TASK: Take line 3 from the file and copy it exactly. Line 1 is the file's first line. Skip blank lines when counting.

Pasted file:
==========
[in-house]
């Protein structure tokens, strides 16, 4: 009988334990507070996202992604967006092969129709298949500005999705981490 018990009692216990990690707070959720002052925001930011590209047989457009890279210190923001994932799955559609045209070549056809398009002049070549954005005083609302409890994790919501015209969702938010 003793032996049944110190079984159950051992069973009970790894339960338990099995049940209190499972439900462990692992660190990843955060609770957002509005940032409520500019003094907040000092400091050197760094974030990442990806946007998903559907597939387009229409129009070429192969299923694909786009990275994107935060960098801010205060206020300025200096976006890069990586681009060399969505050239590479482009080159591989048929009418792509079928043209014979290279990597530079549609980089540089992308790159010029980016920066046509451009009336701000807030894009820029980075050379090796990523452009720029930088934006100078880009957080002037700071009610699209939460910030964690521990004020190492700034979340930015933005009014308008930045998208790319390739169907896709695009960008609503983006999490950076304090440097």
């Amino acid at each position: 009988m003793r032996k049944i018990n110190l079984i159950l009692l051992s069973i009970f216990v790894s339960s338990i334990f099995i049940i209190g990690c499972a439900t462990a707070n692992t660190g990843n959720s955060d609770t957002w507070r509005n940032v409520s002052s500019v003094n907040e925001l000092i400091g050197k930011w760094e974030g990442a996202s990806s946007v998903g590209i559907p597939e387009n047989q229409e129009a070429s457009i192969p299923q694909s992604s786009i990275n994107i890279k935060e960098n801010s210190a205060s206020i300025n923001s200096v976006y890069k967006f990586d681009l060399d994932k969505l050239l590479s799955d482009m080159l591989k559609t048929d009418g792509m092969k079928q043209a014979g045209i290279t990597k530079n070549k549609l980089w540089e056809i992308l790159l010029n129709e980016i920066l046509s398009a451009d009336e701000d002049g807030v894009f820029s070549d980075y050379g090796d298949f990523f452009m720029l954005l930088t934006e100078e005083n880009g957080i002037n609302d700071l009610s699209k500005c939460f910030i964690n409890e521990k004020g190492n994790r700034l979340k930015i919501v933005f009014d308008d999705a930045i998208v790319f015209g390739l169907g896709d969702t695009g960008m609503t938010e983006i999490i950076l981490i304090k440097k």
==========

């Amino acid at each position: 009988m003793r032996k049944i018990n110190l079984i159950l009692l051992s069973i009970f216990v790894s339960s338990i334990f099995i049940i209190g990690c499972a439900t462990a707070n692992t660190g990843n959720s955060d609770t957002w507070r509005n940032v409520s002052s500019v003094n907040e925001l000092i400091g050197k930011w760094e974030g990442a996202s990806s946007v998903g590209i559907p597939e387009n047989q229409e129009a070429s457009i192969p299923q694909s992604s786009i990275n994107i890279k935060e960098n801010s210190a205060s206020i300025n923001s200096v976006y890069k967006f990586d681009l060399d994932k969505l050239l590479s799955d482009m080159l591989k559609t048929d009418g792509m092969k079928q043209a014979g045209i290279t990597k530079n070549k549609l980089w540089e056809i992308l790159l010029n129709e980016i920066l046509s398009a451009d009336e701000d002049g807030v894009f820029s070549d980075y050379g090796d298949f990523f452009m720029l954005l930088t934006e100078e005083n880009g957080i002037n609302d700071l009610s699209k500005c939460f910030i964690n409890e521990k004020g190492n994790r700034l979340k930015i919501v933005f009014d308008d999705a930045i998208v790319f015209g390739l169907g896709d969702t695009g960008m609503t938010e983006i999490i950076l981490i304090k440097k």